Isaac had arrived in New South Wales in 1832, one of 224 convicts on board the Isabella. Sentenced to life at the Somerset Assizes, he departed England in November 1831, leaving behind his wife Ann and their two children.
Ann had been born in Widcombe, Wiltshire, England in August 1807 to Ann and William Stevenson. She was baptised at Calne Parish Church the following month and married Isaac White at St. James Parish Church, Bath, England in February 1829. Prior to her arrival in Australia, she had been in service to Lady Louisa Fitzmorris, a position that probably accounted for her experience in running a domestic household and business to a high standard. Ann and Isaac's two eldest children were born in England, William Isaac in about 1829 and Jane Rebecca in 1833 and after Isaac's transportation, Ann followed with the pair, landing in Sydney on the Eweretta on 24 December, 1846.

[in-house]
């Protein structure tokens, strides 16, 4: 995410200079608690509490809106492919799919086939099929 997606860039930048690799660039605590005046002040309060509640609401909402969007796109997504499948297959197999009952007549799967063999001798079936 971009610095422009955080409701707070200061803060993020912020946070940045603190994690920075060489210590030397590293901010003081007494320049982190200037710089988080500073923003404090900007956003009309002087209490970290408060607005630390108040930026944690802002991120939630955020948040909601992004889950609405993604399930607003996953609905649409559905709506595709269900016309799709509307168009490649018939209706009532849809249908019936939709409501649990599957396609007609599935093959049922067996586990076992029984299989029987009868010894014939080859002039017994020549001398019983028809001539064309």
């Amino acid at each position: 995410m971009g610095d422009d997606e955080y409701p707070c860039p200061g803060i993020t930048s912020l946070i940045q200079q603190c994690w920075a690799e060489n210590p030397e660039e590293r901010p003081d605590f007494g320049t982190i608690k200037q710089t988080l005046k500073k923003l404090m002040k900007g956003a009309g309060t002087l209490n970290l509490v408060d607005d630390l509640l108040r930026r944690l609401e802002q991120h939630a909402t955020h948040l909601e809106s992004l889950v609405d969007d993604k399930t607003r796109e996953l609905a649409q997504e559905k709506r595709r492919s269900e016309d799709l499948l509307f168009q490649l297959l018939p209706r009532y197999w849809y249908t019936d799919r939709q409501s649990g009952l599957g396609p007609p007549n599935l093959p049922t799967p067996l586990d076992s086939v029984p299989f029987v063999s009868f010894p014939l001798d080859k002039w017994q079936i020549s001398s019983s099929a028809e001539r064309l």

On the recommendation of the Berrima Bench, Isaac was granted Tickets of Leave in 1842, 1846 and 1847, before finally securing his Conditional Pardon in 1848. After Ann's arrival in the colony, the couple had two more children, Mary Ann, born in September 1847, and John James, born in 1849, both at Greenland, a station near Nimmitabel on the Monaro, New South Wales.
In the wake of her husband's unexpected passing, Ann took over the Victoria Inn, maintaining the license until 1857 when the Bench of Magistrates refused to renew both hers and that of fellow Bega innkeeper Samuel Mead "...on the grounds of their having supplied Aboriginal natives with rum." Sparking outrage amongst residents, the local newspaper correspondent commented "One thing is certain, if we have no licensed houses in our neighbourhood (which are indispensable and of easy access to the police), it is to be feared we shall have a much worse infliction in the shape of sly-grog shops for, unfortunately, human nature is on much the same footing here as elsewhere in the colony."